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Gibson's Bookstore, Imagination village to team up after move in Concord

To open a larger Gibson’s Bookstore on South Main Street, Michael Herrmann knew he needed more than just books. So he’s joining forces with Laura Miller, owner of Imagination Village.

Herrmann purchased the assets of Imagination Village, and Miller will work at the new Gibson’s Bookstore when it opens on South Main Street this summer.

She’ll run his stock of educational toys, games and puzzles, and organize children’s and family events for the bookstore.

“I’m still a bookstore purist,” Herrmann said. “I think, though, that what Laura does – what she’s built – is a great complement for a bookstore, can really take a bookstore to the next level.”

Miller, who opened Imagination Village 12 years ago to sell educational toys, said Herrmann first approached her with the idea last November.

“And it just made sense from the beginning,” Miller said. “I think the synergy between what we do with educational toys and games and puzzles and books . . . just fits into a very holistic kind of bookstore.”

Gibson’s Bookstore will move into Steve Duprey’s new building on South Main Street this summer, at the former site of the New Hampshire Bindery. Herrmann is leasing the entire first floor from Duprey for a 10,000-square-foot bookstore, part of which is subleased to True Brew Barista for a bookstore cafe.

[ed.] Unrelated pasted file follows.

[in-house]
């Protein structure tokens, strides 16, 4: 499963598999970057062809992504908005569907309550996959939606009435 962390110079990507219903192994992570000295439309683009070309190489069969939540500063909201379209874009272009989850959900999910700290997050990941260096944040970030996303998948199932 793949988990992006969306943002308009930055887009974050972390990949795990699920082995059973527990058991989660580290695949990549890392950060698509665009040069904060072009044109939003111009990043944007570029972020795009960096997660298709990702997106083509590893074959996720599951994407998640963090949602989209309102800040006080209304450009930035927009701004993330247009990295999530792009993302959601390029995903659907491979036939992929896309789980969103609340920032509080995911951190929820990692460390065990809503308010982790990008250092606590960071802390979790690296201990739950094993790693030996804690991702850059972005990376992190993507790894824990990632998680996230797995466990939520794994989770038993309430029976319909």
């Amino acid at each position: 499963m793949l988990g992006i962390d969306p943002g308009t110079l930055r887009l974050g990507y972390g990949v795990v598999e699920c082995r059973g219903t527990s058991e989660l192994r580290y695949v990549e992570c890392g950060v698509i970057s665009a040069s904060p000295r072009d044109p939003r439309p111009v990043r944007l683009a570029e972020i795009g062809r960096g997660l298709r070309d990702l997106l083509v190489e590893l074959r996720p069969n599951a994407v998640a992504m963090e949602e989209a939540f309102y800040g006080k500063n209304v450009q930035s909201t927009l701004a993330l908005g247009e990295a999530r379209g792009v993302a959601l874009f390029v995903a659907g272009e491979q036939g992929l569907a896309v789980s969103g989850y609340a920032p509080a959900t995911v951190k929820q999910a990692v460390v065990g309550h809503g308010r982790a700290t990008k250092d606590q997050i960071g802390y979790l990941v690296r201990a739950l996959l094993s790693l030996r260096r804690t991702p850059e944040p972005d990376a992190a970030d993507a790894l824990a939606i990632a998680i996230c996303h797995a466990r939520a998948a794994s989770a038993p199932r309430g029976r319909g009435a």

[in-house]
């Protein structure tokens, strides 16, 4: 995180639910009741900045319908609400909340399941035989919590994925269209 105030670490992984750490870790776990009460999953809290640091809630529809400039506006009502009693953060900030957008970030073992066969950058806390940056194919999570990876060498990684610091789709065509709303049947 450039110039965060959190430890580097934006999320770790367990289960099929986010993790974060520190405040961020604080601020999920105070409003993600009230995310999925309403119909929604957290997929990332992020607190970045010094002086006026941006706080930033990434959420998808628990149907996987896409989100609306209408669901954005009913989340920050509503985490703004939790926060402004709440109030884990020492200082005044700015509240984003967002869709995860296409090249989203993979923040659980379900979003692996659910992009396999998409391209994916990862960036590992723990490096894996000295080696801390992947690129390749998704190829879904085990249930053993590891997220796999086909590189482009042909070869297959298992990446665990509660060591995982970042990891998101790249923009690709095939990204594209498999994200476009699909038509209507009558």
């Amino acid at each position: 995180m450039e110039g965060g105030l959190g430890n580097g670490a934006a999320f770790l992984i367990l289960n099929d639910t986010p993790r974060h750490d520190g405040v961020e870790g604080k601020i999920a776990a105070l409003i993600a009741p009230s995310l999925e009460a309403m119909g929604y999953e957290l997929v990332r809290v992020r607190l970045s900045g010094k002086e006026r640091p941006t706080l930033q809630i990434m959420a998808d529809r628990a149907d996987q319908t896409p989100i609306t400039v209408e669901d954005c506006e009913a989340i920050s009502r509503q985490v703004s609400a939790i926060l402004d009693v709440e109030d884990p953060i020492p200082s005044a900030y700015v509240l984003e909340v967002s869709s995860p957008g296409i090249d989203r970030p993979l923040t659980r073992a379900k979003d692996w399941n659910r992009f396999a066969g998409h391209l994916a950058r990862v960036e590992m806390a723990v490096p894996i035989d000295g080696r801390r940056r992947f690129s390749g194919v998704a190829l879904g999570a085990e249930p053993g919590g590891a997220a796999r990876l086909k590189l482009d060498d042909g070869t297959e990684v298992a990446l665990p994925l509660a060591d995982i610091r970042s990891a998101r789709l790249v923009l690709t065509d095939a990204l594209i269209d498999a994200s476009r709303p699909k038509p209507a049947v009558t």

The new children’s area at the new store will be larger than all of the current Gibson’s Bookstore, Herrmann said.

Miller said she’s especially excited to plan game nights, story hours and other events in that space.

Imagination Village has “a tiny space and we burst at the seams,” she said.

Gibson’s expanded offerings won’t just be for children, Herrmann said. He’ll also offer educational games and puzzles for adults.

“And Laura knows how to do that,” he said.

Their vision: Customers can walk into the new Gibson’s Bookstore and find a book or other gift to fit any interest.

Though many large bookstores across the country have started selling toys and games, Herrmann said he isn’t just following a trend or emulating a chain bookstore.

“It’s not just random gadgets or what’s hot at the moment,” he said. “This is a commitment to providing a service for children and families. It’s centered on books, but it’s not just that. It’s things that excite the imagination.”

Miller said some people have asked her why she’s giving up her business. But she describes it as “joining the Gibson’s family,” and she doesn’t look at it as going out of business.

“I don’t really think of it as saying goodbye,” she said. “I think of it as kind of reinventing it. And there’s so many new opportunities to take what we’ve learned and cherished, and the mistakes we’ve made in the last 12 years and develop something really exciting in the new space.”

(Laura McCrystal can be reached at 369-3312 or
lmccrystal@cmonitor.com or on Twitter @lmccrystal.)

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